Oracle Reports Slow Growth In Q3 Application Sales

During a conference call with Wall Street analysts Oracle executives said that closing big contracts, especially for the vendor's application software products, became more difficult as customers took longer to review planned purchases. "Deals seem to be taking a little bit longer," Safra Catz, Oracle president and CFO, said.

Sales of new licenses for the company's application software grew only 7 percent in the quarter to $451 million -- a marked slowdown from their 57 percent sales growth in the same quarter one year ago. One analyst on the call said it was Oracle's weakest quarter in four years in application sales growth.

A report from Technology Business Research noted that nearly 18 percent of the new license sales came from recent acquisitions Hyperion and Agile ($67 million and $14 million, respectively) and that total new license revenue minus those acquisitions actually declined year-over-year more than 12 percent.

Sales of database and middleware software remained comparatively healthy with new license revenue from those products increasing 20 percent to $1.2 billion, compared with 17 percent growth in last year's third quarter.

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Projects that involve applications tend to be larger and so those contracts were the most likely to be delayed, said president Charles Phillips. He and Catz emphasized that the number of pending deals in the company's sales pipeline has increased and most of the delayed contracts are likely to close in the current quarter.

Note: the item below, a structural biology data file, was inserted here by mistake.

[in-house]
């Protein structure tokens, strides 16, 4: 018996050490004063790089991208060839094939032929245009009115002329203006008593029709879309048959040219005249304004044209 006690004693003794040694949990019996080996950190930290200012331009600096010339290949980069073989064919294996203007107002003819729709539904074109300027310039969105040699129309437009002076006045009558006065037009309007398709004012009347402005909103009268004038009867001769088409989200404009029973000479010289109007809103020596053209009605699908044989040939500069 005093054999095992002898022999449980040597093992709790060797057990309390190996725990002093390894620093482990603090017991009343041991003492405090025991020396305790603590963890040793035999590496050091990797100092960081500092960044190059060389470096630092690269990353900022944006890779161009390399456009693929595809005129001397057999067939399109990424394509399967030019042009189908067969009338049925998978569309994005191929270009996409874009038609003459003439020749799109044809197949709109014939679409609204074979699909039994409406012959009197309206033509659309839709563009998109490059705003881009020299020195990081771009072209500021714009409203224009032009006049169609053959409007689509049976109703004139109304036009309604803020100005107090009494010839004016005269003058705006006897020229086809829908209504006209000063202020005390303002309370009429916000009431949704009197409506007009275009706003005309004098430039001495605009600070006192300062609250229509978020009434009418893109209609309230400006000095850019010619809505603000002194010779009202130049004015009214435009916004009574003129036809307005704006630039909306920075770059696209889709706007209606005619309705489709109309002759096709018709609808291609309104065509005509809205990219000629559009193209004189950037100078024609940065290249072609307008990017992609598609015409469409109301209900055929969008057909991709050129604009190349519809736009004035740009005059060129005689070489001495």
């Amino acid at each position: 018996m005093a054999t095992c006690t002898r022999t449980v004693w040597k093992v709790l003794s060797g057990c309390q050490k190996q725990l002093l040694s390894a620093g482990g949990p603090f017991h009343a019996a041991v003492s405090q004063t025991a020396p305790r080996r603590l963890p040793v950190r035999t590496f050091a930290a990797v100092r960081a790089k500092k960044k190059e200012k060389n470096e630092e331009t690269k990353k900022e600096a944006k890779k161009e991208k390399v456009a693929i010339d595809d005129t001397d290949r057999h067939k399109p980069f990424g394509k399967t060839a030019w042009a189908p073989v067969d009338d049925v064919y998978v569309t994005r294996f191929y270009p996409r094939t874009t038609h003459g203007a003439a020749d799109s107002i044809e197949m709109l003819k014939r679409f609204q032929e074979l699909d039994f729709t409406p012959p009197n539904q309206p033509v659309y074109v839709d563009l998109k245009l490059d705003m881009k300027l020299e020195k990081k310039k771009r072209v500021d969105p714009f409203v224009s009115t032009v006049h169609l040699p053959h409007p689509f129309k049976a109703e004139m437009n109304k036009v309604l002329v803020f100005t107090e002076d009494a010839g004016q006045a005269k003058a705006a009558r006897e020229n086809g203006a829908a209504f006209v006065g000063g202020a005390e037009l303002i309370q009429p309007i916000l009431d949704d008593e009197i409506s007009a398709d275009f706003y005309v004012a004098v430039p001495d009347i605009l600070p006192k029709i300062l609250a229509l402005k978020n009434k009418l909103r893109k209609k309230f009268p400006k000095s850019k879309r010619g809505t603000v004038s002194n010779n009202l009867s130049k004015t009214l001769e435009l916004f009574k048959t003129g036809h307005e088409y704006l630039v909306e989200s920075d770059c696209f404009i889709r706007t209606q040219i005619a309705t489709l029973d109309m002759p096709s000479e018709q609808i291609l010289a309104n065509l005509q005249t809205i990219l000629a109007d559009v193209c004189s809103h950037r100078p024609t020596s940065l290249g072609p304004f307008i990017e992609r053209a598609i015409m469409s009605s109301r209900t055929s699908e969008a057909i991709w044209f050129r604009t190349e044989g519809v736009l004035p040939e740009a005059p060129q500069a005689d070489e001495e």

"I think in the context of the tough economy we delivered a good quarter," Phillips said. "We've been through this before and we know how to adjust to it. It's an environment that favors large, stable suppliers that already have broad geographic coverage."

CEO Larry Ellison also noted that the 57 percent growth in application sales in last year's third quarter made year-to-year comparisons tough.

For the three months ended Feb. 29 Oracle, of Redwood Shores, Calif., reported total sales of $5.35 billion, up 21 percent from the same period a year earlier, and a 30 percent gain in earnings to $1.34 billion.

Total software sales increased 21 percent year-over-year to $4.2 billion. The new software license revenue portion of that total, a key growth indicator, increased 16 percent to $1.6 billion. Software license updates and product support revenue increased 25 percent year-over-year to $2.6 billion and service revenue gained 21 percent to $1.1 billion during the quarter.

For the current quarter Oracle expects sales to increase between 15 and 19 percent year-over-year on a GAAP (generally accepted accounting principles) basis and new software license revenue to grow between 10 and 20 percent, Catz said.